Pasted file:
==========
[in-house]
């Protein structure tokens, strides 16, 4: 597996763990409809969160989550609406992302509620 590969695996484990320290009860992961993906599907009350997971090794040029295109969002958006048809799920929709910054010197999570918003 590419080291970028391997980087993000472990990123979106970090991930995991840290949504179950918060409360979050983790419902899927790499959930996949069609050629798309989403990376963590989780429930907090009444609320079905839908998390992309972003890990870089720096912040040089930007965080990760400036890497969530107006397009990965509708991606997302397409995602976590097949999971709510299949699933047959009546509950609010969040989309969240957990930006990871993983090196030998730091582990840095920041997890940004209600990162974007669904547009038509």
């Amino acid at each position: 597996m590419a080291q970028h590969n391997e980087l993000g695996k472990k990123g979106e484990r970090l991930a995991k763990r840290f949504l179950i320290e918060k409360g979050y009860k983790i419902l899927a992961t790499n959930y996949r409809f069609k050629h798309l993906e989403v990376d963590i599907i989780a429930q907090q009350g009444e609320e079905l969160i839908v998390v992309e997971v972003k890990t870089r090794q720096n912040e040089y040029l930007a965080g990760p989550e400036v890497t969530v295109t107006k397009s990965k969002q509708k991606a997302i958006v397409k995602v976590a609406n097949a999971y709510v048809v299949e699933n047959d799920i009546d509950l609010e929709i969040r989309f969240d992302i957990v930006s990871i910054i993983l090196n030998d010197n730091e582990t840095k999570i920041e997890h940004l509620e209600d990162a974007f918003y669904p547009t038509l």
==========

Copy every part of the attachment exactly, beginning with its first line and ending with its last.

[in-house]
């Protein structure tokens, strides 16, 4: 597996763990409809969160989550609406992302509620 590969695996484990320290009860992961993906599907009350997971090794040029295109969002958006048809799920929709910054010197999570918003 590419080291970028391997980087993000472990990123979106970090991930995991840290949504179950918060409360979050983790419902899927790499959930996949069609050629798309989403990376963590989780429930907090009444609320079905839908998390992309972003890990870089720096912040040089930007965080990760400036890497969530107006397009990965509708991606997302397409995602976590097949999971709510299949699933047959009546509950609010969040989309969240957990930006990871993983090196030998730091582990840095920041997890940004209600990162974007669904547009038509």
């Amino acid at each position: 597996m590419a080291q970028h590969n391997e980087l993000g695996k472990k990123g979106e484990r970090l991930a995991k763990r840290f949504l179950i320290e918060k409360g979050y009860k983790i419902l899927a992961t790499n959930y996949r409809f069609k050629h798309l993906e989403v990376d963590i599907i989780a429930q907090q009350g009444e609320e079905l969160i839908v998390v992309e997971v972003k890990t870089r090794q720096n912040e040089y040029l930007a965080g990760p989550e400036v890497t969530v295109t107006k397009s990965k969002q509708k991606a997302i958006v397409k995602v976590a609406n097949a999971y709510v048809v299949e699933n047959d799920i009546d509950l609010e929709i969040r989309f969240d992302i957990v930006s990871i910054i993983l090196n030998d010197n730091e582990t840095k999570i920041e997890h940004l509620e209600d990162a974007f918003y669904p547009t038509l």